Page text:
Q | She was important to her students.
Sometimes during a lesson, the piano would stop, and I’d hear mumbling. Sometimes I’d hear a 15- or 16-year-old say, like, ‘I don’t want to go to the college my dad wants me to go to,’ or something. When we were packing up to move her to Boston for her treatment I found a note from a student, ‘Thank you for helping me come out to my parents.’ When you teach piano for so many years, you wind up having these intense relationships. My mother was lively and cool and peer-like when it was appropriate.
Q | You and your sister had different personalities.
We have the same type of humor, but she has always had the bravery and energy that I never had.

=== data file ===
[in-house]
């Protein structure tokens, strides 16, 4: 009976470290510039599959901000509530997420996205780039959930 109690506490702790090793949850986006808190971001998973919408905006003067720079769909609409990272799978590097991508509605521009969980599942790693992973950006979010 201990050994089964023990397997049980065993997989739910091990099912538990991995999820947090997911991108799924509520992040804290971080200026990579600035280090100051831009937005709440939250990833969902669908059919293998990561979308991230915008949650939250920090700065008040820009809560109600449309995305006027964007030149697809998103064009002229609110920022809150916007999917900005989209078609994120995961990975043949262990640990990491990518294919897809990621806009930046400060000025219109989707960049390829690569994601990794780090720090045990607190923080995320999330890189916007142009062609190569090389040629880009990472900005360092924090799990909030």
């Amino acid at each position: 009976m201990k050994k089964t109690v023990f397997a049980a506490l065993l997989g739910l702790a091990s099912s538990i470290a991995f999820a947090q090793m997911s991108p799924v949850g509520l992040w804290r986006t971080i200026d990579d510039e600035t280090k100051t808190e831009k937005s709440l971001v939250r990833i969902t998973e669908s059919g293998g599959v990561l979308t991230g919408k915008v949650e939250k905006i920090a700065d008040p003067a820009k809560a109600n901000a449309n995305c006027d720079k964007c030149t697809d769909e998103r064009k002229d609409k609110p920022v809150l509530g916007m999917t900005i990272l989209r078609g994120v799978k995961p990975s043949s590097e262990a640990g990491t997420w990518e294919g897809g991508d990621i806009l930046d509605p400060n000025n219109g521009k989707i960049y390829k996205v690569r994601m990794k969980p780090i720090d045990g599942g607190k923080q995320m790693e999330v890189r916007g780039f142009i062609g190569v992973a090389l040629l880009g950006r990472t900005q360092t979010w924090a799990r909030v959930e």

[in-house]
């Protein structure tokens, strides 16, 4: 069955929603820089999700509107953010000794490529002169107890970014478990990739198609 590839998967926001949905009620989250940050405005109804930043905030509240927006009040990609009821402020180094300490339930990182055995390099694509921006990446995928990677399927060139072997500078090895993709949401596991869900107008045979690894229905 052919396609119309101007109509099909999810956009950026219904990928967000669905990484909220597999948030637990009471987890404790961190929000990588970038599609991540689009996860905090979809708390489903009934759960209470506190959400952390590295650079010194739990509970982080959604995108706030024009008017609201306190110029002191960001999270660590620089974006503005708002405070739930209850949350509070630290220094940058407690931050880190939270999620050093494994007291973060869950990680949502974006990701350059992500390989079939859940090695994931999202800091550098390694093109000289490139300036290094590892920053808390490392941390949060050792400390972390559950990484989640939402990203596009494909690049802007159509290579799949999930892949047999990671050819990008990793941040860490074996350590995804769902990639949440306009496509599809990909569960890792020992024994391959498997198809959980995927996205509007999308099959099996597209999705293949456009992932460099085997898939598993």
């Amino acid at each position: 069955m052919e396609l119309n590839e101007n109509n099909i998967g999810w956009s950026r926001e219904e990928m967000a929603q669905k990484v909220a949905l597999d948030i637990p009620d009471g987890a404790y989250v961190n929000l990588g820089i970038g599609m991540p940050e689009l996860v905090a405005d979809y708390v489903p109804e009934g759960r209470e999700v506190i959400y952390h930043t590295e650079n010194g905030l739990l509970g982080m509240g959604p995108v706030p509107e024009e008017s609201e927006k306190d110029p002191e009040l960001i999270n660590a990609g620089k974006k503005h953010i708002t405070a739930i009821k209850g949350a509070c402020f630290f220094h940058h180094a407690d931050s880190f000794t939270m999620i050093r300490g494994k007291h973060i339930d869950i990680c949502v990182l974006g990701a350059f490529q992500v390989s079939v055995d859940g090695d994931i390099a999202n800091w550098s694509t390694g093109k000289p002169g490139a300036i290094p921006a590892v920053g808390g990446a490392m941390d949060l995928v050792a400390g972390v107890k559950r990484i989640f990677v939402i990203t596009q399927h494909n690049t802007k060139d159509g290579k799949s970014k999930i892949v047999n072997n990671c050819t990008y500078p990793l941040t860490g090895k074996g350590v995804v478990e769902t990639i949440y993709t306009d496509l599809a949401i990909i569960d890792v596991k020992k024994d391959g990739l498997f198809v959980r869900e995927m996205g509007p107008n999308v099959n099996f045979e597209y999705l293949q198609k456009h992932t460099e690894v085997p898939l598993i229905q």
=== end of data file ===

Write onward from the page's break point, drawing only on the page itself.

Q | How is Boston different from the D.C. metro area?
Boston is definitely what you see on movies and TV, and it’s a whole lot more. Guys in Red Sox hats talking like Ben Affleck… When it comes to problems, Boston is actually very similar to Columbia, as there’s this feeling that I might know you, or I can count the degrees of separation; I probably know your family. Even though I still feel a little bit like an outsider. One thing that makes Boston very different is there are so many transient people there for college and grad school. I get a lot of letters from people who have to make decisions based on geography. People make these massive life choices like whether to move in together based on leases and affordability.
Q | Does your Jewish heritage come into play in your advice-giving persona?